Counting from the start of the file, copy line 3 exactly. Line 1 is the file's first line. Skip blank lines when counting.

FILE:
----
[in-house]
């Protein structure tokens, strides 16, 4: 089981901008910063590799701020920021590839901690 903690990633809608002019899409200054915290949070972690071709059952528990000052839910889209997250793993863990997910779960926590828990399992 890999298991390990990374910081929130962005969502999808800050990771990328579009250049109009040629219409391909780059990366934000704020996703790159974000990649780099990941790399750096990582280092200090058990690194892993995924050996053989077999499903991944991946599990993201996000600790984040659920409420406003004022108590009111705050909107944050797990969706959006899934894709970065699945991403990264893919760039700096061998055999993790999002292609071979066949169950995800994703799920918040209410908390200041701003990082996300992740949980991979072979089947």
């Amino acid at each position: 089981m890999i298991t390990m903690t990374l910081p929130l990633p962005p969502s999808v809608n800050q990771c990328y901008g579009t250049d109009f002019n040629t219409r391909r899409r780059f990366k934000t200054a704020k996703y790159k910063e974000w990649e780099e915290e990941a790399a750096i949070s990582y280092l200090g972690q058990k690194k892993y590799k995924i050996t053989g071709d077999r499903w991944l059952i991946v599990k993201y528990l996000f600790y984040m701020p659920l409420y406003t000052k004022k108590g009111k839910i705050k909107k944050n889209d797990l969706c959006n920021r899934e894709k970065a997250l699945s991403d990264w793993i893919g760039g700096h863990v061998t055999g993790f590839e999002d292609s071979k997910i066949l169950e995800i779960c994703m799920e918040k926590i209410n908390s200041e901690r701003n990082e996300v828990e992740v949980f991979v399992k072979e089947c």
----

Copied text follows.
């Amino acid at each position: 089981m890999i298991t390990m903690t990374l910081p929130l990633p962005p969502s999808v809608n800050q990771c990328y901008g579009t250049d109009f002019n040629t219409r391909r899409r780059f990366k934000t200054a704020k996703y790159k910063e974000w990649e780099e915290e990941a790399a750096i949070s990582y280092l200090g972690q058990k690194k892993y590799k995924i050996t053989g071709d077999r499903w991944l059952i991946v599990k993201y528990l996000f600790y984040m701020p659920l409420y406003t000052k004022k108590g009111k839910i705050k909107k944050n889209d797990l969706c959006n920021r899934e894709k970065a997250l699945s991403d990264w793993i893919g760039g700096h863990v061998t055999g993790f590839e999002d292609s071979k997910i066949l169950e995800i779960c994703m799920e918040k926590i209410n908390s200041e901690r701003n990082e996300v828990e992740v949980f991979v399992k072979e089947c």